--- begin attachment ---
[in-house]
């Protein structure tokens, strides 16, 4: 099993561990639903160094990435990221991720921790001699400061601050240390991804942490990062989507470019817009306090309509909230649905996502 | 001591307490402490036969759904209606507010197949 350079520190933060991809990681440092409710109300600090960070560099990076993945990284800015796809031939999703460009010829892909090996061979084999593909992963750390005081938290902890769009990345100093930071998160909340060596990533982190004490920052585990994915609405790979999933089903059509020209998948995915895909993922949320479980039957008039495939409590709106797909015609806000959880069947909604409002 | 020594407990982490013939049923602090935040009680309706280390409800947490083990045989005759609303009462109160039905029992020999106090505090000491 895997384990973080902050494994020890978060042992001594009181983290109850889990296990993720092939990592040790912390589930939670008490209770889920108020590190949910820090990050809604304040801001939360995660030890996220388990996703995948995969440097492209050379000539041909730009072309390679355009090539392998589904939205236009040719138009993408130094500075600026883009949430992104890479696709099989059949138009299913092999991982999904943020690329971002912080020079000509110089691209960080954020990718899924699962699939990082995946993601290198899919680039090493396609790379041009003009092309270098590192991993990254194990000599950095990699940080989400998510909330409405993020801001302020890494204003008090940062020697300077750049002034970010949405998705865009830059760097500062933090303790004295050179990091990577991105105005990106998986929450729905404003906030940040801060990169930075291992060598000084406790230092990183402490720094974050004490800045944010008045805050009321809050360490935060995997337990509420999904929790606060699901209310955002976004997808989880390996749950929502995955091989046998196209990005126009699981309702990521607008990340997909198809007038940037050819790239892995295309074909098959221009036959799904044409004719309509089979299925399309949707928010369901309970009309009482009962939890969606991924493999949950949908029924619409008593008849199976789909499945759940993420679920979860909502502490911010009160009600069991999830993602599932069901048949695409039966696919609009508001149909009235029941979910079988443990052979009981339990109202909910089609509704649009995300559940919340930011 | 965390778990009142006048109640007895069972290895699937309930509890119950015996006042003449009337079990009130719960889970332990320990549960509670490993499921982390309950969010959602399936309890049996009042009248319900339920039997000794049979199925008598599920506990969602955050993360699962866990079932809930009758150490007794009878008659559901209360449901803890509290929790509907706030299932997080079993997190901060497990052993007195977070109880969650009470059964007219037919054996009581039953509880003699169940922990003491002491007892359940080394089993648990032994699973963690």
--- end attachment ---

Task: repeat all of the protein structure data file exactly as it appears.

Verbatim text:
[in-house]
């Protein structure tokens, strides 16, 4: 099993561990639903160094990435990221991720921790001699400061601050240390991804942490990062989507470019817009306090309509909230649905996502 | 001591307490402490036969759904209606507010197949 350079520190933060991809990681440092409710109300600090960070560099990076993945990284800015796809031939999703460009010829892909090996061979084999593909992963750390005081938290902890769009990345100093930071998160909340060596990533982190004490920052585990994915609405790979999933089903059509020209998948995915895909993922949320479980039957008039495939409590709106797909015609806000959880069947909604409002 | 020594407990982490013939049923602090935040009680309706280390409800947490083990045989005759609303009462109160039905029992020999106090505090000491 895997384990973080902050494994020890978060042992001594009181983290109850889990296990993720092939990592040790912390589930939670008490209770889920108020590190949910820090990050809604304040801001939360995660030890996220388990996703995948995969440097492209050379000539041909730009072309390679355009090539392998589904939205236009040719138009993408130094500075600026883009949430992104890479696709099989059949138009299913092999991982999904943020690329971002912080020079000509110089691209960080954020990718899924699962699939990082995946993601290198899919680039090493396609790379041009003009092309270098590192991993990254194990000599950095990699940080989400998510909330409405993020801001302020890494204003008090940062020697300077750049002034970010949405998705865009830059760097500062933090303790004295050179990091990577991105105005990106998986929450729905404003906030940040801060990169930075291992060598000084406790230092990183402490720094974050004490800045944010008045805050009321809050360490935060995997337990509420999904929790606060699901209310955002976004997808989880390996749950929502995955091989046998196209990005126009699981309702990521607008990340997909198809007038940037050819790239892995295309074909098959221009036959799904044409004719309509089979299925399309949707928010369901309970009309009482009962939890969606991924493999949950949908029924619409008593008849199976789909499945759940993420679920979860909502502490911010009160009600069991999830993602599932069901048949695409039966696919609009508001149909009235029941979910079988443990052979009981339990109202909910089609509704649009995300559940919340930011 | 965390778990009142006048109640007895069972290895699937309930509890119950015996006042003449009337079990009130719960889970332990320990549960509670490993499921982390309950969010959602399936309890049996009042009248319900339920039997000794049979199925008598599920506990969602955050993360699962866990079932809930009758150490007794009878008659559901209360449901803890509290929790509907706030299932997080079993997190901060497990052993007195977070109880969650009470059964007219037919054996009581039953509880003699169940922990003491002491007892359940080394089993648990032994699973963690």